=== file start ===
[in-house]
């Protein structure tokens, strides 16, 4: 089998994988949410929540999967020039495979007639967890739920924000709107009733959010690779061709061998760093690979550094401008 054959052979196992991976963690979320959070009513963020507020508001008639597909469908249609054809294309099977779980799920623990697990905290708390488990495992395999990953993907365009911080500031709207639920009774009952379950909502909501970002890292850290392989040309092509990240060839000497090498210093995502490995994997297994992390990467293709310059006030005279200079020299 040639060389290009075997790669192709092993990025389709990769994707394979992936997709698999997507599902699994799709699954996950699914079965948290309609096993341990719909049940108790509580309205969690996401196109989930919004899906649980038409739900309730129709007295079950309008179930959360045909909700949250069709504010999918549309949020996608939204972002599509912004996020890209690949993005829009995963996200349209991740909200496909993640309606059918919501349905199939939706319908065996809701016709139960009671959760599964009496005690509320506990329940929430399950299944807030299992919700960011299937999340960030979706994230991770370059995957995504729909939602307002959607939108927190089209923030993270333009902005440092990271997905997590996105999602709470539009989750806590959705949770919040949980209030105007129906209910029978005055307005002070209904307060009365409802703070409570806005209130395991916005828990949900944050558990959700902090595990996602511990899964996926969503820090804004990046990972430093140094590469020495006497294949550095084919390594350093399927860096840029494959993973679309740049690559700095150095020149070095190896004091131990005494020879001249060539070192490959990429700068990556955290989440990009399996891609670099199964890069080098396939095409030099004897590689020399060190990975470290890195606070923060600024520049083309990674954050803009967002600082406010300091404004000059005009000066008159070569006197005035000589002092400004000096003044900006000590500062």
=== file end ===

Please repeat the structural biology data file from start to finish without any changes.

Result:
[in-house]
């Protein structure tokens, strides 16, 4: 089998994988949410929540999967020039495979007639967890739920924000709107009733959010690779061709061998760093690979550094401008 054959052979196992991976963690979320959070009513963020507020508001008639597909469908249609054809294309099977779980799920623990697990905290708390488990495992395999990953993907365009911080500031709207639920009774009952379950909502909501970002890292850290392989040309092509990240060839000497090498210093995502490995994997297994992390990467293709310059006030005279200079020299 040639060389290009075997790669192709092993990025389709990769994707394979992936997709698999997507599902699994799709699954996950699914079965948290309609096993341990719909049940108790509580309205969690996401196109989930919004899906649980038409739900309730129709007295079950309008179930959360045909909700949250069709504010999918549309949020996608939204972002599509912004996020890209690949993005829009995963996200349209991740909200496909993640309606059918919501349905199939939706319908065996809701016709139960009671959760599964009496005690509320506990329940929430399950299944807030299992919700960011299937999340960030979706994230991770370059995957995504729909939602307002959607939108927190089209923030993270333009902005440092990271997905997590996105999602709470539009989750806590959705949770919040949980209030105007129906209910029978005055307005002070209904307060009365409802703070409570806005209130395991916005828990949900944050558990959700902090595990996602511990899964996926969503820090804004990046990972430093140094590469020495006497294949550095084919390594350093399927860096840029494959993973679309740049690559700095150095020149070095190896004091131990005494020879001249060539070192490959990429700068990556955290989440990009399996891609670099199964890069080098396939095409030099004897590689020399060190990975470290890195606070923060600024520049083309990674954050803009967002600082406010300091404004000059005009000066008159070569006197005035000589002092400004000096003044900006000590500062």